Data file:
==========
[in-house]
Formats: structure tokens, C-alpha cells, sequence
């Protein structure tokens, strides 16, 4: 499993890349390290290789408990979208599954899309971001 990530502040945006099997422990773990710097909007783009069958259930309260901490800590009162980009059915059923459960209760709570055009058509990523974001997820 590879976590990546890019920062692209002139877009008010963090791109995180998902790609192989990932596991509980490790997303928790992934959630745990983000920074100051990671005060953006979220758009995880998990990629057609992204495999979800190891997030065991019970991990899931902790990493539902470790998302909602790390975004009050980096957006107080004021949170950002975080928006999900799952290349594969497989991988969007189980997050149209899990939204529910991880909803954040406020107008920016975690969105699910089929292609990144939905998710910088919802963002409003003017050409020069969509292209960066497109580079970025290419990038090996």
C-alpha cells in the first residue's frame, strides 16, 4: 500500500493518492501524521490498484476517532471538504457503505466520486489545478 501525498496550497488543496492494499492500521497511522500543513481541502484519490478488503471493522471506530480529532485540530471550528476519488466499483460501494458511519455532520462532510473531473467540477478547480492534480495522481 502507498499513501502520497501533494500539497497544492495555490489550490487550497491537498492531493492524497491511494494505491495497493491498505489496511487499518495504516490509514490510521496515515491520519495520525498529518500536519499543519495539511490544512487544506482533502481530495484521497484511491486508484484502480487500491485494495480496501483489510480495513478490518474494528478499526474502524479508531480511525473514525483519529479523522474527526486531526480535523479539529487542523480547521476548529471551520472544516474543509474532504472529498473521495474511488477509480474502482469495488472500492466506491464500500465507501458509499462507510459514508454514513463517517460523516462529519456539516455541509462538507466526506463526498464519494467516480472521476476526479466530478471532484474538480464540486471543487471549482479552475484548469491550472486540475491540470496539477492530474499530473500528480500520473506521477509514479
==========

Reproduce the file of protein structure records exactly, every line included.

[in-house]
Formats: structure tokens, C-alpha cells, sequence
């Protein structure tokens, strides 16, 4: 499993890349390290290789408990979208599954899309971001 990530502040945006099997422990773990710097909007783009069958259930309260901490800590009162980009059915059923459960209760709570055009058509990523974001997820 590879976590990546890019920062692209002139877009008010963090791109995180998902790609192989990932596991509980490790997303928790992934959630745990983000920074100051990671005060953006979220758009995880998990990629057609992204495999979800190891997030065991019970991990899931902790990493539902470790998302909602790390975004009050980096957006107080004021949170950002975080928006999900799952290349594969497989991988969007189980997050149209899990939204529910991880909803954040406020107008920016975690969105699910089929292609990144939905998710910088919802963002409003003017050409020069969509292209960066497109580079970025290419990038090996």
C-alpha cells in the first residue's frame, strides 16, 4: 500500500493518492501524521490498484476517532471538504457503505466520486489545478 501525498496550497488543496492494499492500521497511522500543513481541502484519490478488503471493522471506530480529532485540530471550528476519488466499483460501494458511519455532520462532510473531473467540477478547480492534480495522481 502507498499513501502520497501533494500539497497544492495555490489550490487550497491537498492531493492524497491511494494505491495497493491498505489496511487499518495504516490509514490510521496515515491520519495520525498529518500536519499543519495539511490544512487544506482533502481530495484521497484511491486508484484502480487500491485494495480496501483489510480495513478490518474494528478499526474502524479508531480511525473514525483519529479523522474527526486531526480535523479539529487542523480547521476548529471551520472544516474543509474532504472529498473521495474511488477509480474502482469495488472500492466506491464500500465507501458509499462507510459514508454514513463517517460523516462529519456539516455541509462538507466526506463526498464519494467516480472521476476526479466530478471532484474538480464540486471543487471549482479552475484548469491550472486540475491540470496539477492530474499530473500528480500520473506521477509514479